"Leftover" and "left over" are both adjectives and have the same meaning. What's the difference? "Leftover" can only be used before a noun.
"Leftover" and "left over" are both adjectives and have the same meaning. So, what's the difference? "Leftover" can only be used before a noun.
This leftover chicken is delicious.
I'll take whatever is left over
Typically, "leftover" comes directly before the noun it describes.
You can freeze your leftover candy.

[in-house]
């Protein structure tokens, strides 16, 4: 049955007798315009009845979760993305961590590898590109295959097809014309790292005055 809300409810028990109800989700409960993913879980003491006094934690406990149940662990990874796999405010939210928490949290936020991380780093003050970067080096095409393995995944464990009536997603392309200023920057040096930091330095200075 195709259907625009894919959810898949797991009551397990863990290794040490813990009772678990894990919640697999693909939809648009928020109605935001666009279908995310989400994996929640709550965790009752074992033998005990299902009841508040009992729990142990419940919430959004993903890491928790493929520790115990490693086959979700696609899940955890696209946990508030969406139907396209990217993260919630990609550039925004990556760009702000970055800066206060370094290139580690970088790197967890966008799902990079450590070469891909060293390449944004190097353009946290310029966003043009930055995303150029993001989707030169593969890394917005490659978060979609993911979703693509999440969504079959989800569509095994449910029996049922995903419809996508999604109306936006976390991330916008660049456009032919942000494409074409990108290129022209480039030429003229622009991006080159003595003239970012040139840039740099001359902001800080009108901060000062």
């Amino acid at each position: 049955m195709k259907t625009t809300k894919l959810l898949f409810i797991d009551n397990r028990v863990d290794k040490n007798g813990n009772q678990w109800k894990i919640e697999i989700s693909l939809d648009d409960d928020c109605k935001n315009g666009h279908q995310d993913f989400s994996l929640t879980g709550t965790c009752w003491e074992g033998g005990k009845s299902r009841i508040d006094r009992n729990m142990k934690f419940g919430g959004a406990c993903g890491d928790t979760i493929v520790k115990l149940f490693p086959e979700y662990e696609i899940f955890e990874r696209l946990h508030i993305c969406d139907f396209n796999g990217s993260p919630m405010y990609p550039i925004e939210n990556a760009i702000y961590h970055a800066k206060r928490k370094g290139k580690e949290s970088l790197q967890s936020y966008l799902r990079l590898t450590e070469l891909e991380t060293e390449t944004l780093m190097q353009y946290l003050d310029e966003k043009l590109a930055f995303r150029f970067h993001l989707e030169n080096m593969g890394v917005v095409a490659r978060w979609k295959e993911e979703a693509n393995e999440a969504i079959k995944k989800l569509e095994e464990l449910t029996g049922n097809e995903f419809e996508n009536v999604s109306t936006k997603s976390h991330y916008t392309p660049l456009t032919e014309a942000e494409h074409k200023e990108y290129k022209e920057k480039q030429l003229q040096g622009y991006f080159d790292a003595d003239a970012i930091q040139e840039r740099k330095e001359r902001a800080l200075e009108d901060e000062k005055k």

But you can add an adjective between "leftover" and the noun.
What can I make with my leftover cooked pasta?
In other situations, use left over. For example, you can say "the pasta is left over" or "the leftover pasta is..."
The bread is left over. You can use the leftover bread to prepare lunch.
"Leftover" is also a noun. It should be preceded by a determiner in the singular ("a", "the", "this", etc.)
The gadget is a leftover from the analog era.
However, the plural form (leftovers) is the most common choice when talking about the food that hasn't been eaten at the end of a meal.
Olivia made a great dish out of yesterday's leftovers.
Remember, the plural form takes a plural form of a verb, so we say "leftovers are", not "leftovers is".